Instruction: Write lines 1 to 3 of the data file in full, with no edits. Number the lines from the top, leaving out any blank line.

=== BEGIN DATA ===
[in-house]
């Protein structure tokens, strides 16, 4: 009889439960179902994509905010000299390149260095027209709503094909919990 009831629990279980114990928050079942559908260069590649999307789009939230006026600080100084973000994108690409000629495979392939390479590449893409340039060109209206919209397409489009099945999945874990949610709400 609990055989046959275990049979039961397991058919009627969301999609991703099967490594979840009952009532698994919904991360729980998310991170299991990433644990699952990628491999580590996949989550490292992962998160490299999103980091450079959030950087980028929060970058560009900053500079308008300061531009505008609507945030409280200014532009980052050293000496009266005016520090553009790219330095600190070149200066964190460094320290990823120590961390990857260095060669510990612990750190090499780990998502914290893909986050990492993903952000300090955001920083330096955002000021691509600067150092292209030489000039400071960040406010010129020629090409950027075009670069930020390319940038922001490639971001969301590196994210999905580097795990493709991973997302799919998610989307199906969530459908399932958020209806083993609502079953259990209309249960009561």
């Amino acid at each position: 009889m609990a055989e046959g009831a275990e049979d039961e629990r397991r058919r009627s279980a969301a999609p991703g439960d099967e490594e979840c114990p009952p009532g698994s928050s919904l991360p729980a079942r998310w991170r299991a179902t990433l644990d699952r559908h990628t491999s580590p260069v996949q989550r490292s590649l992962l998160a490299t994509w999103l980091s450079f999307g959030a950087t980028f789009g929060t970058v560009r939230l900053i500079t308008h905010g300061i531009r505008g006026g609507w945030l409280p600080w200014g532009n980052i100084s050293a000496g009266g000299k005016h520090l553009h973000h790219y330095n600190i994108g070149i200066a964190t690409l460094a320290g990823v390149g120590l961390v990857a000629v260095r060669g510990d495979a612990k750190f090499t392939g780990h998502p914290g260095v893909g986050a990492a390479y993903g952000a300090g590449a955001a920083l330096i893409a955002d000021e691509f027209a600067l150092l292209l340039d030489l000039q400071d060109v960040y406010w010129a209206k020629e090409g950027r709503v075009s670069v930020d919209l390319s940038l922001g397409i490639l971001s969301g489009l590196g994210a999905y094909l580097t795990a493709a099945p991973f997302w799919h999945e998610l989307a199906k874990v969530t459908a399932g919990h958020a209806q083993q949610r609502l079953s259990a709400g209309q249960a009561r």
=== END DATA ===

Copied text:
[in-house]
């Protein structure tokens, strides 16, 4: 009889439960179902994509905010000299390149260095027209709503094909919990 009831629990279980114990928050079942559908260069590649999307789009939230006026600080100084973000994108690409000629495979392939390479590449893409340039060109209206919209397409489009099945999945874990949610709400 609990055989046959275990049979039961397991058919009627969301999609991703099967490594979840009952009532698994919904991360729980998310991170299991990433644990699952990628491999580590996949989550490292992962998160490299999103980091450079959030950087980028929060970058560009900053500079308008300061531009505008609507945030409280200014532009980052050293000496009266005016520090553009790219330095600190070149200066964190460094320290990823120590961390990857260095060669510990612990750190090499780990998502914290893909986050990492993903952000300090955001920083330096955002000021691509600067150092292209030489000039400071960040406010010129020629090409950027075009670069930020390319940038922001490639971001969301590196994210999905580097795990493709991973997302799919998610989307199906969530459908399932958020209806083993609502079953259990209309249960009561």
């Amino acid at each position: 009889m609990a055989e046959g009831a275990e049979d039961e629990r397991r058919r009627s279980a969301a999609p991703g439960d099967e490594e979840c114990p009952p009532g698994s928050s919904l991360p729980a079942r998310w991170r299991a179902t990433l644990d699952r559908h990628t491999s580590p260069v996949q989550r490292s590649l992962l998160a490299t994509w999103l980091s450079f999307g959030a950087t980028f789009g929060t970058v560009r939230l900053i500079t308008h905010g300061i531009r505008g006026g609507w945030l409280p600080w200014g532009n980052i100084s050293a000496g009266g000299k005016h520090l553009h973000h790219y330095n600190i994108g070149i200066a964190t690409l460094a320290g990823v390149g120590l961390v990857a000629v260095r060669g510990d495979a612990k750190f090499t392939g780990h998502p914290g260095v893909g986050a990492a390479y993903g952000a300090g590449a955001a920083l330096i893409a955002d000021e691509f027209a600067l150092l292209l340039d030489l000039q400071d060109v960040y406010w010129a209206k020629e090409g950027r709503v075009s670069v930020d919209l390319s940038l922001g397409i490639l971001s969301g489009l590196g994210a999905y094909l580097t795990a493709a099945p991973f997302w799919h999945e998610l989307a199906k874990v969530t459908a399932g919990h958020a209806q083993q949610r609502l079953s259990a709400g209309q249960a009561r």